After much needed rain– seedlings! It’s amazing how the new blue seeds poked their heads above our poor, sandy soil– yet they look vigorous and hungry. Today: tiny plants. Soon: sweaters for everyone! (Nota bene: the original gray seeds have not germinated, and probably won’t. They’re old, and they deserve a rest from procreation…don’t we all?)
Years ago, my friend Jamie drove up to Alabama to see his family. Or maybe Georgia. Anyway, he drove up to one of those rectangular-ish states south of the Mason-Dixon line and, thanks to my Southern fixation, I asked him to bring me back some cotton so that I could harvest the seeds and plant my own crop right here in Winter Park. Well, he did… and I did… and they grew! Before long I had a nice crop of cotton in the yard, blooming mightily just in time for the rainy season: tufts of snowy white were popping out all over, which I would cover with black plastic garbage bags when it began to rain. (I didn’t want the cotton to get all wet and mushy.) I harvested it all, made a Christmas wreath with most of the blooms, and saved the rest for their gray, furry seeds.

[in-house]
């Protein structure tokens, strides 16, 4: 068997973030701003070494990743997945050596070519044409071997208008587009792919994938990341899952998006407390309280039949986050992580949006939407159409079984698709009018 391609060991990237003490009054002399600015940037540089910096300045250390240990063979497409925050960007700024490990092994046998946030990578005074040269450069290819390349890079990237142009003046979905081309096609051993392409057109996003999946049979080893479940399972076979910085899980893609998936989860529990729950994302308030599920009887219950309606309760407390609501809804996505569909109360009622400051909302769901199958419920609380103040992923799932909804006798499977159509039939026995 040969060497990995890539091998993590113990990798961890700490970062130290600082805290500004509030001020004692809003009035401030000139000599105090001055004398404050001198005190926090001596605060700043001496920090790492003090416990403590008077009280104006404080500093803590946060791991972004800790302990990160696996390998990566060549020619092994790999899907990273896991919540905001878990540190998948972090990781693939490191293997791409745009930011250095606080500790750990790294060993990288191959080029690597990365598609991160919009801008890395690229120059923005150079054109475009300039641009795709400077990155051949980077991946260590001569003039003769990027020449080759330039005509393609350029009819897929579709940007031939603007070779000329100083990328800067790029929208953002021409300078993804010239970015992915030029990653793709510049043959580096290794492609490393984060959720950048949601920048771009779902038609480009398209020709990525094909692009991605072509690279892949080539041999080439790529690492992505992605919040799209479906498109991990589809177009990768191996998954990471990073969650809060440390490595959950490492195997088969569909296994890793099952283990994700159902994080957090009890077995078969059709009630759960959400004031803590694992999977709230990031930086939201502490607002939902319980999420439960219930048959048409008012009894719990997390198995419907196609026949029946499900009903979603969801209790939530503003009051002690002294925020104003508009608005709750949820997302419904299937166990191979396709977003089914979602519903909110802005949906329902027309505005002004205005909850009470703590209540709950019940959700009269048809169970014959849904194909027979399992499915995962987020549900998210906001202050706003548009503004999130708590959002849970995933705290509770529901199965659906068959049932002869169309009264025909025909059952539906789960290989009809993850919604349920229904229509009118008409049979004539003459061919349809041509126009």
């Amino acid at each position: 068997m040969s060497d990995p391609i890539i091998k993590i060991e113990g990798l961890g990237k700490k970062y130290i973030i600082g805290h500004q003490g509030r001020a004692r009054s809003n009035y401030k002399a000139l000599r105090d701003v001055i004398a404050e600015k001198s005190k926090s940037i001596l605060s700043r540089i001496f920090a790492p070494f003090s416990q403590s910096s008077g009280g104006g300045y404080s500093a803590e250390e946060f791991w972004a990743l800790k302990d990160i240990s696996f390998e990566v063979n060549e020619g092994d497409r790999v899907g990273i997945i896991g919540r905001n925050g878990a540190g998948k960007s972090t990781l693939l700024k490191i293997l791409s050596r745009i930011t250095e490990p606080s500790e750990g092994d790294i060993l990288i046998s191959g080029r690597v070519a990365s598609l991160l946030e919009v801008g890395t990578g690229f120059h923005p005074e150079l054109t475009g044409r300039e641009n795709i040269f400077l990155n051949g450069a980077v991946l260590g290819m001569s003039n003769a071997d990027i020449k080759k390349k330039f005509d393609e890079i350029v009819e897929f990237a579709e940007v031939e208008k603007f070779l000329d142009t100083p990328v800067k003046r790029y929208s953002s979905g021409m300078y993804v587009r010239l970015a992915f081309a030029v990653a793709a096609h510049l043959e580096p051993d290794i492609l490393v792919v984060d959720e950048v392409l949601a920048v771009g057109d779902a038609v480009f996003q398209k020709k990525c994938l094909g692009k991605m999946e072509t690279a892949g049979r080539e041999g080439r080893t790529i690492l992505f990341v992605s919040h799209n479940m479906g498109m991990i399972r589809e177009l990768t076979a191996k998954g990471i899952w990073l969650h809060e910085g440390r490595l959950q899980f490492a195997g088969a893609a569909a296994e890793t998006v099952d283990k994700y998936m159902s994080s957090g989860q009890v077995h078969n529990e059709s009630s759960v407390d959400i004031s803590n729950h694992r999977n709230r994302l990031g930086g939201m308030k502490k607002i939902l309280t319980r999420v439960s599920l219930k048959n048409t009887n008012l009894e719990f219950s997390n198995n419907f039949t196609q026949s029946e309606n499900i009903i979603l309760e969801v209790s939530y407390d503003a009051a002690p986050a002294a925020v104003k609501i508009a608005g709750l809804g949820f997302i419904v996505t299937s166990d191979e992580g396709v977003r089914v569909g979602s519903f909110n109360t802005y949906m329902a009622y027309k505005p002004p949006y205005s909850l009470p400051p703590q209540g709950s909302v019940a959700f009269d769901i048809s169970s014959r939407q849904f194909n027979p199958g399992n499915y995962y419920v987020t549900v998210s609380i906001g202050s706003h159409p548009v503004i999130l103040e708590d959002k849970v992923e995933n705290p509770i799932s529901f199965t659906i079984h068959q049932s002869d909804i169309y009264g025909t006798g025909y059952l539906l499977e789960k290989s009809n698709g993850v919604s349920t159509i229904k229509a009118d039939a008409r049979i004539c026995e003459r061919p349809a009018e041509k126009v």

This years my friends John and James managed to get me some seeds from family in Tennessee– they’re blue (see picture), apparently coated with fertilizer and / or insecticide. Unless this means that I’m going to grow blue cotton? This way I can make drapes and dish towels!
I dug out a plot, about six feet by three feet, and planted 32 seeds: 24 blue ones, and 8 gray ones. Like a mad agrarian scientist, I want to compare the growth of the old gray seeds with the fresh blue ones. The plot looks like a freshly-dug grave, but don’t worry– Kirk is still around; he’s the one standing in the yard saying “what is all this mud?!?!”
Check back here often because I will be plotting (no pun intended) the progress of my plants, and in the Fall we will hold Winter Park’s First Authentic Harvest Ball.